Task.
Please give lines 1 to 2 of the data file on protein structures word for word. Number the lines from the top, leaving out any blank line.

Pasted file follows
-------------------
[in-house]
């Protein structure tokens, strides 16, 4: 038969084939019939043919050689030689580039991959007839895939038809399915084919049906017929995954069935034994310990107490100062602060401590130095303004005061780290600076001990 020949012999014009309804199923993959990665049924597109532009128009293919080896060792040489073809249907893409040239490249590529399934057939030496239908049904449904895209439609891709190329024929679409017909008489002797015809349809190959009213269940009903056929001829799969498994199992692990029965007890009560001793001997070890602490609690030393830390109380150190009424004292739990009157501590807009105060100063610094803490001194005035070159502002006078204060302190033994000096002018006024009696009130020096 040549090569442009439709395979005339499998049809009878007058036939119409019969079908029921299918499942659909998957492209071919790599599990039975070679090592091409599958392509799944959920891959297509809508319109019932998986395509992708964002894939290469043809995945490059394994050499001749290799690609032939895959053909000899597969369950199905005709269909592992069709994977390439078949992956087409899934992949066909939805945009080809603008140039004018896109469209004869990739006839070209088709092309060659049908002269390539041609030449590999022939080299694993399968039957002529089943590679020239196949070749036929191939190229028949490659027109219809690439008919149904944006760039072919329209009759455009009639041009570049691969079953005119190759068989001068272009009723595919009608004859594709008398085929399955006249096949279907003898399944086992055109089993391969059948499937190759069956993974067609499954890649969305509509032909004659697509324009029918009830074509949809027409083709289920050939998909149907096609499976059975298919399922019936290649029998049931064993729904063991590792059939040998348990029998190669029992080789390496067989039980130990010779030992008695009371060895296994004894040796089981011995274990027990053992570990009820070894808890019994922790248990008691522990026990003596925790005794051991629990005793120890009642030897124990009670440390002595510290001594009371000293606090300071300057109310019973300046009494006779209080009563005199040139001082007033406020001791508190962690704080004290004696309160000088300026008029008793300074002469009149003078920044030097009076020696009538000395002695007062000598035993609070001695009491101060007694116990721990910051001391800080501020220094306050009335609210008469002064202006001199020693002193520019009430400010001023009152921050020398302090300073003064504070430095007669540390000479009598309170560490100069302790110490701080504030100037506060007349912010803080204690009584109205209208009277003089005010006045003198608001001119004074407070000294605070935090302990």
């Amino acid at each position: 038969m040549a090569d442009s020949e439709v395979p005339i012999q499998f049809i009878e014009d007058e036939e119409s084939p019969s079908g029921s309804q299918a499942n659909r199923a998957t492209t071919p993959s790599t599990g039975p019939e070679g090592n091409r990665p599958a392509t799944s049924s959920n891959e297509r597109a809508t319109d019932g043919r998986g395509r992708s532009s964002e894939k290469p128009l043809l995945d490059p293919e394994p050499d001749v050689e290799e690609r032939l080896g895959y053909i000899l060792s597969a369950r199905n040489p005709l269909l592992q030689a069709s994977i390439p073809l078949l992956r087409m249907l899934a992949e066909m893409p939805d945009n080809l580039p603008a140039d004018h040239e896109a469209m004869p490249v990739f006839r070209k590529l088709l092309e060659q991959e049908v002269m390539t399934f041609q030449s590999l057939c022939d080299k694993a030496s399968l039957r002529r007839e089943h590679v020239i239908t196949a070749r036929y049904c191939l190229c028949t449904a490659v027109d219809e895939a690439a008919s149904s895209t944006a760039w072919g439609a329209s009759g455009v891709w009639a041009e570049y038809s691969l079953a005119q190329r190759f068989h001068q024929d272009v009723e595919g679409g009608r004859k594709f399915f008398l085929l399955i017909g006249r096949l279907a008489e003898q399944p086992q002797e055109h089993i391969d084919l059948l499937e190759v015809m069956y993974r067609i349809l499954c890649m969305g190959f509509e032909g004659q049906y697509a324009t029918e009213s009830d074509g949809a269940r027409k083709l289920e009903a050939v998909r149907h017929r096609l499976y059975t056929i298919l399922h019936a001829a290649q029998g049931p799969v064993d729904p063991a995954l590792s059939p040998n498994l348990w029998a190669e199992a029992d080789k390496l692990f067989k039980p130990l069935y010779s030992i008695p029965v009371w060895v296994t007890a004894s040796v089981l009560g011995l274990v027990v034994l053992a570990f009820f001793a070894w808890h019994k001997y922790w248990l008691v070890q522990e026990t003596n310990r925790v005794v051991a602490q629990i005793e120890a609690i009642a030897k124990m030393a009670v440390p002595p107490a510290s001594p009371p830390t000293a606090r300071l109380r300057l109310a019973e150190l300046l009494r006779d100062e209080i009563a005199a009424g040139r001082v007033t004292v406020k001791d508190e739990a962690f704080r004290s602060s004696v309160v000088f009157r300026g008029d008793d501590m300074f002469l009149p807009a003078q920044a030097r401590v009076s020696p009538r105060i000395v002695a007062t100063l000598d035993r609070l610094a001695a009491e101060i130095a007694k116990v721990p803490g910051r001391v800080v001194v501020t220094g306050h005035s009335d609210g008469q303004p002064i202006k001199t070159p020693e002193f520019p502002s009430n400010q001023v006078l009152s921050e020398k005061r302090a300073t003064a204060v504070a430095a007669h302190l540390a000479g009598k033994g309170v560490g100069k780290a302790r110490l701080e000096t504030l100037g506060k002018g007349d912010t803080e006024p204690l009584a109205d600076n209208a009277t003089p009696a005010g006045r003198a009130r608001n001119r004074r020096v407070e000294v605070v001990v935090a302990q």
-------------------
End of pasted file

[in-house]
């Protein structure tokens, strides 16, 4: 038969084939019939043919050689030689580039991959007839895939038809399915084919049906017929995954069935034994310990107490100062602060401590130095303004005061780290600076001990 020949012999014009309804199923993959990665049924597109532009128009293919080896060792040489073809249907893409040239490249590529399934057939030496239908049904449904895209439609891709190329024929679409017909008489002797015809349809190959009213269940009903056929001829799969498994199992692990029965007890009560001793001997070890602490609690030393830390109380150190009424004292739990009157501590807009105060100063610094803490001194005035070159502002006078204060302190033994000096002018006024009696009130020096 040549090569442009439709395979005339499998049809009878007058036939119409019969079908029921299918499942659909998957492209071919790599599990039975070679090592091409599958392509799944959920891959297509809508319109019932998986395509992708964002894939290469043809995945490059394994050499001749290799690609032939895959053909000899597969369950199905005709269909592992069709994977390439078949992956087409899934992949066909939805945009080809603008140039004018896109469209004869990739006839070209088709092309060659049908002269390539041609030449590999022939080299694993399968039957002529089943590679020239196949070749036929191939190229028949490659027109219809690439008919149904944006760039072919329209009759455009009639041009570049691969079953005119190759068989001068272009009723595919009608004859594709008398085929399955006249096949279907003898399944086992055109089993391969059948499937190759069956993974067609499954890649969305509509032909004659697509324009029918009830074509949809027409083709289920050939998909149907096609499976059975298919399922019936290649029998049931064993729904063991590792059939040998348990029998190669029992080789390496067989039980130990010779030992008695009371060895296994004894040796089981011995274990027990053992570990009820070894808890019994922790248990008691522990026990003596925790005794051991629990005793120890009642030897124990009670440390002595510290001594009371000293606090300071300057109310019973300046009494006779209080009563005199040139001082007033406020001791508190962690704080004290004696309160000088300026008029008793300074002469009149003078920044030097009076020696009538000395002695007062000598035993609070001695009491101060007694116990721990910051001391800080501020220094306050009335609210008469002064202006001199020693002193520019009430400010001023009152921050020398302090300073003064504070430095007669540390000479009598309170560490100069302790110490701080504030100037506060007349912010803080204690009584109205209208009277003089005010006045003198608001001119004074407070000294605070935090302990």